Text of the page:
Cummings Center construction on schedule despite worker injury, mixed faculty attitudes

The Cummings Center construction site is pictured on Feb. 3. Ann Marie Burke / The Tufts Daily

Construction remains on schedule for the Joyce Cummings Center, despite faculty’s mixed perspectives on the building design and a recent on-site injury. 

A worker was injured on the structure’s fourth floor when strong winds caused a piece of the structure’s decking to hit the worker on Jan. 16 at about 1:30 p.m. According to TuftsInterim Director of Public and Environmental Safety Chip Coletta, the incident mobilized Tufts Emergency Medical Services (TEMS), Armstrong Ambulance, the Medford Police Department and the Medford Fire Department (MFD), in addition to the Tufts University Police Department (TUPD).

Ruth Bennett, the director of strategic capital programs who is responsible for the construction of the new academic building at the intersection of Boston Avenue and College Avenue, said that no oversights led to the accident.

Bennett added that there have been no other accidents on the site and that the construction company will implement additional preventative safety measures as part of its review of the incident and monitoring of the site.

“We hold our contractors to high safety standards, and thankfully, incidents such as this one are rare,” Bennett wrote in an email.

The Cummings Center is one of Tufts’ most recent investments in new infrastructure on the Medford/Somerville campus. Like Tufts’ other major projects in recent years, such as the Collaborative Learning and Innovation Complex at 574 Boston Ave. and the Science and Engineering Complex, the Cummings Center will also house a wide range of disciplines.

The Departments of Computer Science, Economics and Mathematics are among some of those relocating to the new building, but the departments also contain a range of mixed attitudes towards the design of the new building.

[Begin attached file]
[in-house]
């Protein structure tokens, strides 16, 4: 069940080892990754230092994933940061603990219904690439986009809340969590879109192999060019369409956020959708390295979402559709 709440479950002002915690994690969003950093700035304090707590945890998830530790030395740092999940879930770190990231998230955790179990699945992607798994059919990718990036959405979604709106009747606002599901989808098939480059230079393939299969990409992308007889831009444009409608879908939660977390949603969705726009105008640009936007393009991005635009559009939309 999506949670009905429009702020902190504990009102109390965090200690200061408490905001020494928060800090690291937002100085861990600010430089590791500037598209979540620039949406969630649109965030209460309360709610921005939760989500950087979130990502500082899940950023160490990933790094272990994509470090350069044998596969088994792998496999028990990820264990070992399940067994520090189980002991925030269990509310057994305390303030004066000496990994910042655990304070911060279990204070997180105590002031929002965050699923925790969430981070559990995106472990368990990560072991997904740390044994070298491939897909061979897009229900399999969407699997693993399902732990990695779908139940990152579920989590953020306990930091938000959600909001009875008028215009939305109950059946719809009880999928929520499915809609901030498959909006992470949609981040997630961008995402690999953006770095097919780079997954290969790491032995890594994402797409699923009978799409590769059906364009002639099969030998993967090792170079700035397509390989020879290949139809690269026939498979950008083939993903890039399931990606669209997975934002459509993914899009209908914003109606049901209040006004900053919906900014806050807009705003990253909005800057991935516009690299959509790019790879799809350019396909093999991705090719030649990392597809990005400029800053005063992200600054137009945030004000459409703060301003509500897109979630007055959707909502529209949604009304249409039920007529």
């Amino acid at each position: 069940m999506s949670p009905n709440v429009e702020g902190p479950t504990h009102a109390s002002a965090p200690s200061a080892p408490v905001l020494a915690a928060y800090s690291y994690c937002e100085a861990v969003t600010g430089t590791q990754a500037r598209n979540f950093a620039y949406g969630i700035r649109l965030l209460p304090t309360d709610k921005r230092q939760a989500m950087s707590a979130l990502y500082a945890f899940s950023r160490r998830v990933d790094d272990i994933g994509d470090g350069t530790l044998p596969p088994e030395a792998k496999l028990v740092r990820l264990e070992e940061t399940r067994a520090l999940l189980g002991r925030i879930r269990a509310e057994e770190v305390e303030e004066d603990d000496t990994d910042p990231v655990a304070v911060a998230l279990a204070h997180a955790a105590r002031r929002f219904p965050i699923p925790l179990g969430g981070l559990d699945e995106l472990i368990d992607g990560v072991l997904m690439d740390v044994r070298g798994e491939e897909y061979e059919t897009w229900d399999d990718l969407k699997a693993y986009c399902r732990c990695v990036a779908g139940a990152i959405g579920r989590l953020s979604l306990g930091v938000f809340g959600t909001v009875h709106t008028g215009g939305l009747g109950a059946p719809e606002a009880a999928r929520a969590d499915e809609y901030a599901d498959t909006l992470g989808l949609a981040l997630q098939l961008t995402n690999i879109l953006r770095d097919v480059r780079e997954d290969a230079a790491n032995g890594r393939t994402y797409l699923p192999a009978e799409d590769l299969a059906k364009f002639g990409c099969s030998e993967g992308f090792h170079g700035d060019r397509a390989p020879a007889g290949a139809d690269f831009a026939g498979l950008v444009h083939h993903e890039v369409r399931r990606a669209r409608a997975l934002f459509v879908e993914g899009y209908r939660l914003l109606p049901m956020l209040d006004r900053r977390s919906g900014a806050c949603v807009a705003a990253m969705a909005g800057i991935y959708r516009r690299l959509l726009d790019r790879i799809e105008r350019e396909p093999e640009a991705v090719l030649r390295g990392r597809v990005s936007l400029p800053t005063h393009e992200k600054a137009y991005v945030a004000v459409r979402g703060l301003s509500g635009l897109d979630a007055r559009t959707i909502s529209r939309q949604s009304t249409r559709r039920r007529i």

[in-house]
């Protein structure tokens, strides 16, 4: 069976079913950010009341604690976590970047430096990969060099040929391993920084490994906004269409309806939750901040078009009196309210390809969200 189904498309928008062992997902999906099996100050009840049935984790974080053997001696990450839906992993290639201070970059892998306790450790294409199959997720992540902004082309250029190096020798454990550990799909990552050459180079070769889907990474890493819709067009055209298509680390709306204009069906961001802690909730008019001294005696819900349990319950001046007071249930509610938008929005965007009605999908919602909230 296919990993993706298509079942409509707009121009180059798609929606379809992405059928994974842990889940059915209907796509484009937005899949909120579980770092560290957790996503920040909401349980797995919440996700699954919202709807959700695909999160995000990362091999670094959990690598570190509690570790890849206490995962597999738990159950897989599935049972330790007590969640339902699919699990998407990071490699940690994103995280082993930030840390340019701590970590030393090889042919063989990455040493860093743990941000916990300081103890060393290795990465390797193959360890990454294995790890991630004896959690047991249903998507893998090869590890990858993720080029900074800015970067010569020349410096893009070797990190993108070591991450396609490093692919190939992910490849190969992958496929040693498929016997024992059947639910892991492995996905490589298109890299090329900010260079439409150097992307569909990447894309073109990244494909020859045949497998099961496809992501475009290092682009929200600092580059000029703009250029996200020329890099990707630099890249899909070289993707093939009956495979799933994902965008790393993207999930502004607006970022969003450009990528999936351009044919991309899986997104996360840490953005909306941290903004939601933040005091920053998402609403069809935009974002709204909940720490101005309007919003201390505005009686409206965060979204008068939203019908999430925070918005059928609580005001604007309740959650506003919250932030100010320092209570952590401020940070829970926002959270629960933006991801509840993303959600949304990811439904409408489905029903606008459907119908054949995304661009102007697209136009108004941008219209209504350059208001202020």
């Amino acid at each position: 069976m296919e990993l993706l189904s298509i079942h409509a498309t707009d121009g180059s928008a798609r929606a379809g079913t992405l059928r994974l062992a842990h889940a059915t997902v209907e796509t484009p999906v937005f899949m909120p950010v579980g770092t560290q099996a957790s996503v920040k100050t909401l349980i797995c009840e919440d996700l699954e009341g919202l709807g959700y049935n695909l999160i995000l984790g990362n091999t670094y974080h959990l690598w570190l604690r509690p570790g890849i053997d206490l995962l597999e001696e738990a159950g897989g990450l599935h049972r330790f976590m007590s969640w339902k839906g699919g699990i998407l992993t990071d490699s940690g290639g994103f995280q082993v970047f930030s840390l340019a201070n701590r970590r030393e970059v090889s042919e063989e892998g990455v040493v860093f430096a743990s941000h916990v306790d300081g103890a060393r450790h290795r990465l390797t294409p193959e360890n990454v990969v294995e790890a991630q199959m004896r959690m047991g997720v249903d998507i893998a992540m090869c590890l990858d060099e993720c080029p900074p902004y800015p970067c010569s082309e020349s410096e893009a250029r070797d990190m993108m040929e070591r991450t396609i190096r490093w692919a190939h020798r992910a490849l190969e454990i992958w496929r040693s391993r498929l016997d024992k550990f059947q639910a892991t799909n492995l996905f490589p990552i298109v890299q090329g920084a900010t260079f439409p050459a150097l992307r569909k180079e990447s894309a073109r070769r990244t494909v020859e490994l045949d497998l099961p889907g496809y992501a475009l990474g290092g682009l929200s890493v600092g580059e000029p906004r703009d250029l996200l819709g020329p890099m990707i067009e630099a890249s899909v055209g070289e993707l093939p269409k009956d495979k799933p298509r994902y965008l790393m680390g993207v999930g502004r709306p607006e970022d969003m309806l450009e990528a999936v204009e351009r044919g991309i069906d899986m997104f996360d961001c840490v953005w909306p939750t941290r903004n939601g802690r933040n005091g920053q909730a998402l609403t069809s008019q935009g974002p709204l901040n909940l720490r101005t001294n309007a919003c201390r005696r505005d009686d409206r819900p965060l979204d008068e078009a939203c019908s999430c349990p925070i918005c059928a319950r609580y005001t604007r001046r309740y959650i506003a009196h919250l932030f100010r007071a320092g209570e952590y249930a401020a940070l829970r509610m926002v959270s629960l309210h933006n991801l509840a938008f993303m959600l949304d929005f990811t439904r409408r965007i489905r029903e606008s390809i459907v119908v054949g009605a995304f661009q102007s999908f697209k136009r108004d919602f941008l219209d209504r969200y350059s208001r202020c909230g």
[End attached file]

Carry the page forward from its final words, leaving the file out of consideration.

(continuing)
Chair of the Department of Mathematics Kim Ruane reported a wide range of opinions about the move within her department.

“Some of our faculty feel they were not consulted nearly enough (or early enough) on the major decisions about space allocation for occupant groups and classrooms,” Ruane wrote in an email to the Daily.

Ruane expressed several concerns among math department faculty, which included management of space in the Cummings Center, reduction of faculty office size and departure from the department’s long-time home in Bromfield-Pearson, among others.

One issue of particular concern to the math department faculty is the ability to open windows to self-regulate the indoor climate, which Ruane explained was something that faculty advocated for but were denied. She added that some buildings on campus are “unbearably hot” during the winter, seemingly conflicting with Tufts’ goal of energy efficiency.

“While we understand the need for energy efficiency, many of us are concerned about basic climate control given that we will not be able to open our windows for fresh air,” Ruane wrote. 

Dan Richards, chair of the department of economics, expressed concern about the volume of pedestrian foot traffic in and out of the building, especially with the opening of the new “Medford/Tufts” Green Line Extension station a few feet away.